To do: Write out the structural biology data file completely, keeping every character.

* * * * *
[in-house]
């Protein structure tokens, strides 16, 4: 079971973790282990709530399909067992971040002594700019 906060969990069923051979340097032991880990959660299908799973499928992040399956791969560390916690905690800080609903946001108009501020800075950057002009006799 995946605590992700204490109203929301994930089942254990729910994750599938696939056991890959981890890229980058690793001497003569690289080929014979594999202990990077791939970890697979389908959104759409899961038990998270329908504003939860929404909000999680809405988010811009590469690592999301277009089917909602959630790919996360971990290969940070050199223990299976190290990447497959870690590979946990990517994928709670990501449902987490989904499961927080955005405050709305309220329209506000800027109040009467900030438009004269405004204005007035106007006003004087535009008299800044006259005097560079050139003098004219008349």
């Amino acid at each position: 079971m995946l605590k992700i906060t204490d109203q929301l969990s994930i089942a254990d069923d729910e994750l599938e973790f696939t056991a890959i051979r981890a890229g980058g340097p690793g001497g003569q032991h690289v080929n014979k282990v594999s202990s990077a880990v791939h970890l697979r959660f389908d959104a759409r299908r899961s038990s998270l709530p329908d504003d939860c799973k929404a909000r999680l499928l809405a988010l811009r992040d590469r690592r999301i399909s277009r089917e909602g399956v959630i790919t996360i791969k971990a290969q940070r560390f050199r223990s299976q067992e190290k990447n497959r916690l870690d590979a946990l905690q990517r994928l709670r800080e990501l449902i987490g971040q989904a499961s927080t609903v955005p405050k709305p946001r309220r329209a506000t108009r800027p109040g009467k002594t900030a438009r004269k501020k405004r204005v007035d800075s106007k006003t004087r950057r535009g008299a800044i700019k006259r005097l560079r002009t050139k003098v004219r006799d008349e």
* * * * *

[in-house]
């Protein structure tokens, strides 16, 4: 079971973790282990709530399909067992971040002594700019 906060969990069923051979340097032991880990959660299908799973499928992040399956791969560390916690905690800080609903946001108009501020800075950057002009006799 995946605590992700204490109203929301994930089942254990729910994750599938696939056991890959981890890229980058690793001497003569690289080929014979594999202990990077791939970890697979389908959104759409899961038990998270329908504003939860929404909000999680809405988010811009590469690592999301277009089917909602959630790919996360971990290969940070050199223990299976190290990447497959870690590979946990990517994928709670990501449902987490989904499961927080955005405050709305309220329209506000800027109040009467900030438009004269405004204005007035106007006003004087535009008299800044006259005097560079050139003098004219008349």
């Amino acid at each position: 079971m995946l605590k992700i906060t204490d109203q929301l969990s994930i089942a254990d069923d729910e994750l599938e973790f696939t056991a890959i051979r981890a890229g980058g340097p690793g001497g003569q032991h690289v080929n014979k282990v594999s202990s990077a880990v791939h970890l697979r959660f389908d959104a759409r299908r899961s038990s998270l709530p329908d504003d939860c799973k929404a909000r999680l499928l809405a988010l811009r992040d590469r690592r999301i399909s277009r089917e909602g399956v959630i790919t996360i791969k971990a290969q940070r560390f050199r223990s299976q067992e190290k990447n497959r916690l870690d590979a946990l905690q990517r994928l709670r800080e990501l449902i987490g971040q989904a499961s927080t609903v955005p405050k709305p946001r309220r329209a506000t108009r800027p109040g009467k002594t900030a438009r004269k501020k405004r204005v007035d800075s106007k006003t004087r950057r535009g008299a800044i700019k006259r005097l560079r002009t050139k003098v004219r006799d008349e």